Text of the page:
The last several months have been exciting times for the behavioural targeting space.
IAB UK is making great progress in developing good practices for the UK, IAB Europe has just kicked off a European-wide behavioural targeting taskforce, the AOP recently had a strongly-attended panel discussion on the topic, increased scrutiny on both sides of the Atlantic over ISP-based targeting and the recent ad:tech London conference had considerable focus on the topic.
This has certainly come a long way since the first pitches Revenue Science did with Financial Times to U.K. agencies in the first quarter of 2004, introducing on-site behavioural targeting in the UK market, when no one had even heard the phrase behavioural targeting before! It is therefore very exciting to see such rapid growth in adoption, in numbers of players in the market, and in coverage -- but for all of the growth it is still important to keep one thing top of mind:
Successful behavioural targeting should always take into account what most benefits a consumer.
Is this at the core of your thinking? Does this seem like a surprising statement? Let me explain and give an example:
Give them something of value
Imagine you and your family are planning a holiday to a warm sunny locale. If you read multiple articles and search for family fares to that location, but then receive adverts for a singles getaway to a posh resort later during that visit, then you might have been behaviourally targeted for travel, but it did not go deep enough. It would be infinitely more valuable to see creative for restaurant vouchers at Disneyland or 'kids fly free' offers from an airline.
Publishers and marketers have made great strides in the past couple of years building advanced audience segments, and aligning creative messages to bespoke audience segments, but we can and should go even further. The more relevant the message is, the more consumers will be receptive to, and see the value of, behavioural targeting. This has been proven in the past through joint studies we have done which show that the majority of consumers always prefer advertising based on their interests, and that relevant advertising improves their online experience.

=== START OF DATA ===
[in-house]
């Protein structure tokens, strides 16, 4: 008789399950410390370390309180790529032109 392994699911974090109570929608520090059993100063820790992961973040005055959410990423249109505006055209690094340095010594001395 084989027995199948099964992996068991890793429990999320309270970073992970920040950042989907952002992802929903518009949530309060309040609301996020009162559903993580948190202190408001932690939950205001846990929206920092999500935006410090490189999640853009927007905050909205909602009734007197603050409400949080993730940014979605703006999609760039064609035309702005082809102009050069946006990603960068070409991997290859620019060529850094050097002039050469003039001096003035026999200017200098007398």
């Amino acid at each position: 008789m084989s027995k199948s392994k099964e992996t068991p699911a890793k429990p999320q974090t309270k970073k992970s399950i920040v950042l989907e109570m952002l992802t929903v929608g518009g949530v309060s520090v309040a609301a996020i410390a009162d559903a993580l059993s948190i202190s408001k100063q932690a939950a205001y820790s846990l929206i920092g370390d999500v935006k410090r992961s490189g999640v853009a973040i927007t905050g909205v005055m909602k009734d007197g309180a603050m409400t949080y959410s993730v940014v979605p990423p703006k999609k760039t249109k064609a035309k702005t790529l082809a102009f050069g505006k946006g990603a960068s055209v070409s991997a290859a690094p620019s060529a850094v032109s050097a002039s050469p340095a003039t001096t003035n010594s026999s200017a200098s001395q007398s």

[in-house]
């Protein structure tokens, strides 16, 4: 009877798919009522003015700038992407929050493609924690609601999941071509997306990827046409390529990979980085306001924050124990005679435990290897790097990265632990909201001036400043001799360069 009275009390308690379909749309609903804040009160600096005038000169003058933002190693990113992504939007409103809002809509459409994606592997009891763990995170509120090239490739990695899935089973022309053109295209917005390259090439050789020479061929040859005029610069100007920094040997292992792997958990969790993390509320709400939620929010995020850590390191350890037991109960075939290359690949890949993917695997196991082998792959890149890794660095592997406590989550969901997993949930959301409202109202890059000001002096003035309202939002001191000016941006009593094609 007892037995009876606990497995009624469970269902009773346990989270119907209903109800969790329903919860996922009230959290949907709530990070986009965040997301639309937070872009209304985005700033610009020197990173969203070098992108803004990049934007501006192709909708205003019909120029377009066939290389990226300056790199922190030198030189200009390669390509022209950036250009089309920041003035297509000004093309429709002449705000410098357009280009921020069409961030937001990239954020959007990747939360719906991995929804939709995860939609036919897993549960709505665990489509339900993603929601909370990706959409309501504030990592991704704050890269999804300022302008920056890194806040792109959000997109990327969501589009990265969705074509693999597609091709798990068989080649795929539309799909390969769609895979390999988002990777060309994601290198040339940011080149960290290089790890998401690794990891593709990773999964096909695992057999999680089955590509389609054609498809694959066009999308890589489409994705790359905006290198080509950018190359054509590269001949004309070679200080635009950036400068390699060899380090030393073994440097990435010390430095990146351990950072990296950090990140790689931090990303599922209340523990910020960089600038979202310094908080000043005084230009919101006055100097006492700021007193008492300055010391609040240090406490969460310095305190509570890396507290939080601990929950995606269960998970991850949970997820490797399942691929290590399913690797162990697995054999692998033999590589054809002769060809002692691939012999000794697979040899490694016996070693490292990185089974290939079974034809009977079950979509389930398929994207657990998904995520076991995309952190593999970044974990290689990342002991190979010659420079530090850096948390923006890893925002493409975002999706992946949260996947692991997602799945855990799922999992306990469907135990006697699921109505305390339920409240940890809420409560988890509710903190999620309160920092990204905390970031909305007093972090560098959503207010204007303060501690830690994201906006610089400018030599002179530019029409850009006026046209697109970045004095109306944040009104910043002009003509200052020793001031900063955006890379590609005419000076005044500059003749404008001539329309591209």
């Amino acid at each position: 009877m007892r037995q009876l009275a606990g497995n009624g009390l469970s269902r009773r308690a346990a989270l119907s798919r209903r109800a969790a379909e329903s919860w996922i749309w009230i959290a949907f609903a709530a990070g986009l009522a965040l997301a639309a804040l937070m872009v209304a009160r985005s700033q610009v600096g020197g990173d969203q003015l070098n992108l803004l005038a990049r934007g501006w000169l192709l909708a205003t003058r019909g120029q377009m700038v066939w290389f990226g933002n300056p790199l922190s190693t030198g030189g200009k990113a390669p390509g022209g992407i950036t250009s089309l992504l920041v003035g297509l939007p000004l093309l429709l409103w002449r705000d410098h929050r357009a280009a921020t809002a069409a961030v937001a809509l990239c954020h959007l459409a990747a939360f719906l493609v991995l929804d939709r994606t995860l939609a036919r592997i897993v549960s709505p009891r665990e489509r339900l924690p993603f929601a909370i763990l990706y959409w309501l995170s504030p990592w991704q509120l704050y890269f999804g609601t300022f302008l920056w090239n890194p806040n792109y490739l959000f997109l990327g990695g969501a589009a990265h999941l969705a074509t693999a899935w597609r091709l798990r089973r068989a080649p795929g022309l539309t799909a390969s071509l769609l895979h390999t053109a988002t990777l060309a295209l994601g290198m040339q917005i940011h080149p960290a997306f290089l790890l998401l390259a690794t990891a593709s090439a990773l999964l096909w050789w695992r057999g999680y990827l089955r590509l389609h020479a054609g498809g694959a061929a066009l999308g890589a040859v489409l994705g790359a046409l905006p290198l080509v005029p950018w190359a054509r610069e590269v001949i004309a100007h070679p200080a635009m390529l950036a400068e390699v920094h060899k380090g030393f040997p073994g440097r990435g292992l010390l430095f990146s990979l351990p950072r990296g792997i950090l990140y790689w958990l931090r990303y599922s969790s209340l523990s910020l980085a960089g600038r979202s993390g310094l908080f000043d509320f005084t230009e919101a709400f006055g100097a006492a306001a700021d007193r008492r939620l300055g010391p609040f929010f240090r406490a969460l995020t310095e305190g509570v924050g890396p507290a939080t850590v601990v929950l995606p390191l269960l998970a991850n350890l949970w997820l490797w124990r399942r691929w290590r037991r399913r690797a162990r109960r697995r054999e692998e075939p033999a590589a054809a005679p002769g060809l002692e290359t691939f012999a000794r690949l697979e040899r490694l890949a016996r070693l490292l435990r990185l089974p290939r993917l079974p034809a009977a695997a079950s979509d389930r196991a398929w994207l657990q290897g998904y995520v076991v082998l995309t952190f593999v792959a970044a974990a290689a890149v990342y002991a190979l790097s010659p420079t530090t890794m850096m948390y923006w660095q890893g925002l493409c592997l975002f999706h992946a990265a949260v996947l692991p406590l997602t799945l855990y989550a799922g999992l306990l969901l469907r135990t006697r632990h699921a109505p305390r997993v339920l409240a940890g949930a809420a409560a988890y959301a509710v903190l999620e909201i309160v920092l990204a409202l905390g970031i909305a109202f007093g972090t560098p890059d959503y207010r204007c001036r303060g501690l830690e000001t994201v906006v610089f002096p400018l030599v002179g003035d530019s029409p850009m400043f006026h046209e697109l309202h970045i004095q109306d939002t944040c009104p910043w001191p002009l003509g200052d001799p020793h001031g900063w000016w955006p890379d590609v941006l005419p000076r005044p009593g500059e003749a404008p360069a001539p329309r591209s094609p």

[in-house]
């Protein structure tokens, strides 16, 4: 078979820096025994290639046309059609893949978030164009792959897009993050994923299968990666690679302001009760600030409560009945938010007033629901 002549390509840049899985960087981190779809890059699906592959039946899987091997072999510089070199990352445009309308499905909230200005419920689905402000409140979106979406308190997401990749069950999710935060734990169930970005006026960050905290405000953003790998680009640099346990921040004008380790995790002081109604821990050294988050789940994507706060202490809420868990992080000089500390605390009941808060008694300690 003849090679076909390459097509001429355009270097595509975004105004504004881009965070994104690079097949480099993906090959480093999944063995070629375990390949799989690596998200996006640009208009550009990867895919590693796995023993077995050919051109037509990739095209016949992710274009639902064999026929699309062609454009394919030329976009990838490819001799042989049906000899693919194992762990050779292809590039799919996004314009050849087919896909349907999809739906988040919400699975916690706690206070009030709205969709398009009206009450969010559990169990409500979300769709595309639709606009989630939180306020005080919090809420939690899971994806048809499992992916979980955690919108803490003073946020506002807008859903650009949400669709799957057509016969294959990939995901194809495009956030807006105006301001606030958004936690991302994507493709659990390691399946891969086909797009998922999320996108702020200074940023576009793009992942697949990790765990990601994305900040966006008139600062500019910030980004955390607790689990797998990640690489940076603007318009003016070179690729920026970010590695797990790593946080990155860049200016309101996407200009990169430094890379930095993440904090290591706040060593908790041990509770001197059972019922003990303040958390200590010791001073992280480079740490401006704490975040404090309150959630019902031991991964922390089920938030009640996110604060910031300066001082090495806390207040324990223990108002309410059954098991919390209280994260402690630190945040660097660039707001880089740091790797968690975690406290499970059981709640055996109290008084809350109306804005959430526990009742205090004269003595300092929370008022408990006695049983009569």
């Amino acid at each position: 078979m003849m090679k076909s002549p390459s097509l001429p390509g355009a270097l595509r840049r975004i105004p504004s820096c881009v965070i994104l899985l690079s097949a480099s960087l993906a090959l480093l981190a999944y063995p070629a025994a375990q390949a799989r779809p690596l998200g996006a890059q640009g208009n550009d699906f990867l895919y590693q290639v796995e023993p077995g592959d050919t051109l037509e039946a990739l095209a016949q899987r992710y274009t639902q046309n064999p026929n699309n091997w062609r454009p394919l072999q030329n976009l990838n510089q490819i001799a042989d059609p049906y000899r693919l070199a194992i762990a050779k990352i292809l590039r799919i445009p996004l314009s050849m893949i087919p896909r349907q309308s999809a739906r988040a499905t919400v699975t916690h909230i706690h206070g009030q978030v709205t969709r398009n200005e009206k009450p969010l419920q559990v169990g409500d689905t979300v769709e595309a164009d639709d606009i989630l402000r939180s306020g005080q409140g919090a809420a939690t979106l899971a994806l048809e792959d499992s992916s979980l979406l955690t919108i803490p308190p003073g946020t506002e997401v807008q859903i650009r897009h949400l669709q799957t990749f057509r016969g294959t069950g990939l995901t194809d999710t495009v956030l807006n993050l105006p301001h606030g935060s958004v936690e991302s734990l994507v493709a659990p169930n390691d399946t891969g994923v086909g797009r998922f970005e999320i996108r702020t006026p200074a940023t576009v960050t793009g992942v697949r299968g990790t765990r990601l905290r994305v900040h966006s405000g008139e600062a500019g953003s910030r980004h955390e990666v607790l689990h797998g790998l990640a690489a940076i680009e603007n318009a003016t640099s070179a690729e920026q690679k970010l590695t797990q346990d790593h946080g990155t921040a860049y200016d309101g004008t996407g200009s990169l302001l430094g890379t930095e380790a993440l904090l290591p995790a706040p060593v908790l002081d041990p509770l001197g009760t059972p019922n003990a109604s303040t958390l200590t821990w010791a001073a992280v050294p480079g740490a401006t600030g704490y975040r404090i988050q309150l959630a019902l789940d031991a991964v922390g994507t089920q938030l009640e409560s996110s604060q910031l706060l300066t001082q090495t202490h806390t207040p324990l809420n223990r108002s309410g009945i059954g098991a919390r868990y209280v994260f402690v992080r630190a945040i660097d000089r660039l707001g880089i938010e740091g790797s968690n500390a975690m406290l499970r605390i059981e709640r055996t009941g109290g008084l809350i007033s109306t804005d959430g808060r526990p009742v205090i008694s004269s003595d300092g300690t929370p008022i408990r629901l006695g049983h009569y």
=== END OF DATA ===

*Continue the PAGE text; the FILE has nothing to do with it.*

But the key to keeping that preference so favourable is to keep the targeting valuable, and get consumers to appreciate how much a targeted ad will enhance their online activity. From the early days at Revenue Science a key part of our vision has always been that advertising becomes relevant to a consumer when it becomes content.
Give consumers choice and flexibility
But even though there are many benefits to behavioural targeting, and the majority of consumers do not mind it, there will always be some that choose not to be targeted. From our perspective, that is certainly their right, and any publisher, network or technology company should allow consumers to easily opt out of behavioural targeting.
A core guiding principle of the Network Advertising Initiative (NAI) is that consumers should be able to opt out of behavioural targeting. And as IAB U.K. continues to develop good practices, this will become even more prevalent.
Because as an industry aren't we all concerned about creating a better online experience? We need to put the consumer first. Like television, the content we get on the internet is funded to a large degree by advertisements. Our take on this situation is: As long as there are going to be ads, we want consumers to be exposed to the most valuable ads possible without impacting privacy. Remember, relevant advertising can actually be informative content.
If you are associated with the online industry, be proud of the value of behavioural targeting, and evangelise the benefits. Whether it is to advertisers, site visitors, the press, regulators, even friends and family, talk about the positive aspects of behavioural targeting and how consumers ultimately benefit. By using real examples of how behaviourally targeted ads enhance a consumer's online experience, you will help to prove the value.
So above all, as you consider how to most effectively use behavioural targeting in any form, consider how it will best serve the consumer and success will be sure to follow!
Jeremy Mason is managing director for European operations, Revenue Science.
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